Anne of Green Gables is a feminist novel to the extent that it is Anne Shirey’s Bildingsroman as as a feminist. To call her a “feminist” in the strict sense of the word is a bit reductionist unless it can be demonstrated in what manner, to what extent, and specifically by what definition she is a feminist. Feminism is a movement that aims to achieve equality for women in social, economic, and political spheres. Anne is unremittingly assertive and personally endearing, but whether she is a feminist is a question that many might hesitate to answer with conviction as they call to mind Lucy Maud Montgomery’s charming and loquacious protagonist. This paper will argue from textual examples that she is a feminist, whose character best embodies the nature, context, and goals of third-wave feminism, with elements of the more modern so-called “intersectional feminism.” Before making such a specific claim, however, a definition of terms is necessary.
Martha Rampton of Pacifica’s University’s identifies four waves of feminism. The first she locates squarely in the context of the late nineteenth century, and she identifies its primary goal as achieving the right to vote. The second wave of the 1960s and 1970s took interest in reproductive rights and more extensive legal provisions for women, as outlined by the nascent Equal Rights Amendment. The third wave is distinguished by its attention to oppression of women for reasons other than gender, including class and racial inequality. Third wave feminism, too, is distinguished especially from the second-wave for its “readoption by very young feminists of the very lipstick, high-heels, and cleavage proudly exposed by low-cut necklines that the first two phases of the movement identified with male oppression” (Rampton 2015). The fourth wave, also dubbed “intersectionality,” is a feminism that calls its advocates to attend to differences between and inequality among races, ethnicities, classes, religions, and sexualities. It acknowledges that “claims made in the name of women as a class can function to silence or marginalize some women by universalizing the claims of relatively privileged women” (Dastagir USA Today).
Of these issues, Anne Shirey is especially interested in social and economic equality. She seeks to distinguish herself by attending Queen’s Academy and subsequently at Redmond University. She gains an economic advantage afforded by the Avery scholarship, for which she and her longtime rival (the male) Gilbert Blythe compete. Furthermore, Miss Stacey routinely tells her pupils to support each other, and at one point, Anne explains that “Miss Stacy took all us girls who are in our teens down to the brook last Wednesday…and told us we couldn’t be too careful what habits we formed and what ideals we acquired in our teens” (Montgomery 302). Later, after Anne’s tenure at Avonlea, Miss Stacy clearly still wields influence over Anne (“Anne intended taking up the Second Year, being advised to do so by Miss Stacy,” 350). This more than fleeting influence that Miss Stacy has on young women especially is a hallmark of feminism.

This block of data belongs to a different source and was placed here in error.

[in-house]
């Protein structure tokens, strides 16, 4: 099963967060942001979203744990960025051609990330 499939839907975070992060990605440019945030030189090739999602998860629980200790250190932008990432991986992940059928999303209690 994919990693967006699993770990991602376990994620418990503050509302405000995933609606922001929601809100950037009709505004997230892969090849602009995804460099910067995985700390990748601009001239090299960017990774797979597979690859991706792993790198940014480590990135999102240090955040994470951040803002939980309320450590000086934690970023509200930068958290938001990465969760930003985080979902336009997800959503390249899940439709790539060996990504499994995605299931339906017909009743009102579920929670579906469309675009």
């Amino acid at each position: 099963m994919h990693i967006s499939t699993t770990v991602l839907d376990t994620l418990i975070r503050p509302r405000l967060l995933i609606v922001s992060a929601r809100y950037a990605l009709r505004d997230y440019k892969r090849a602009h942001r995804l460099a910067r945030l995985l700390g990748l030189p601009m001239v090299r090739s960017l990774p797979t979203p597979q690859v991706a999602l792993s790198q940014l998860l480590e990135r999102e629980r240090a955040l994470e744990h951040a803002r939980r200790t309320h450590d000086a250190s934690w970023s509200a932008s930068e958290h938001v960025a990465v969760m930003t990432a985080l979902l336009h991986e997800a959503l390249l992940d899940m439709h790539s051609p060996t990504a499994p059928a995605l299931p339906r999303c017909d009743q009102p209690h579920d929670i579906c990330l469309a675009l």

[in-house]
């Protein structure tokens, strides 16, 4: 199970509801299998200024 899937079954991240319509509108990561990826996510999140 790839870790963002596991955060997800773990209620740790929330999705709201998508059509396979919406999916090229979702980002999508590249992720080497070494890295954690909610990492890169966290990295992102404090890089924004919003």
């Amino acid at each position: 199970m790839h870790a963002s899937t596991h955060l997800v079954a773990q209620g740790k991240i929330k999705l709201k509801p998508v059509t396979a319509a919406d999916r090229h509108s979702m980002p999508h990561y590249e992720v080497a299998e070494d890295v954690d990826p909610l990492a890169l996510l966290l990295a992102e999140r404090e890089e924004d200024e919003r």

That which distinguishes Anne from orthodox early feminists (whose chronology the novel, published in 1908, would of course more closely match), and what aligns her with the feminists of the late-twentieth century is her eventual collegiality with women across classes. The novel acknowledges and addresses class struggles through the unnamed “lady in the pink silk” who appears briefly during the scene of Anne’s recitation. This “wife of an American millionaire first appears to scrutinize Anne, but then later affirms her “splendid” recitation and “took her under her wing” (343). Equally noteworthy is Anne’s equal obeisance to middle and upper-class women. Her resolve to care for Marilla at the end of the novel is evidence of this allegiance to women whatever the cost, and not for reasons of material gain for oneself. Here specifically (viz. the inattention to class) is where the novel falls short of the so-called “fourth wave” feminism, which seeks to acknowledge open and rectify these differences.
Modern feminists, too, would surely critique Anne’s self-deprecations, and even perhaps her most squarely third-wave feminist behavior: her attention to her outward appearance. In one of the novel’s earliest scenes, she laments to Matthew, “I’m so homely nobody will ever want to marry me” (19). As Anne develops as a character and—more to the point—as a woman, she demonstrates assertiveness with respect to her appearance. She insists of “garland[ing] her hat with a heavy wreath of wind-stirred buttercups and wild roses,” (101) and delights in the gift of a fine and comparatively ostentatious dress with famously “puffed sleeves” which Matthew takes pains to procure for her, and also the “slippers with beaded toes and satin bows and glistening buckles,” from Aunt Josephine (255). The collective contribution to Anne’s wardrobe and Anne’s own attention to it is a sign of her confidence and self-assuredness as a woman.
To be sure, Anne is an ideological feminist; however, the claim that Anne of Green Gables represents feminist literature merits a review and clarification of terms. Such a discussion has justified such a designation and, in turn, has elicited some deeper meanings from the text itself.
Dastagir, Alia, “What is intersectional feminism? A look at the term you may be hearing a lot,” USA Today, 19 Jan 2017, https://www.usatoday.com/story/news/2017/01/19/feminism-intersectionality-racism-sexism-class/96633750/. Accessed 28 May 2016.
Rampton, Martha, “Four Waves of Feminism.” Pacifica University Center for Gender Studies, 25 October 2015, https://www.pacificu.edu/about-us/news-events/four-waves-feminism. Accessed 27 May 2017.
Montgomery, L. M., Anne of Green Gables. Planet EBook.com, 1908.
https://www.planetebook.com/ebooks/Anne-of-Green-Gables.pdf. Accessed 26 May 2017.
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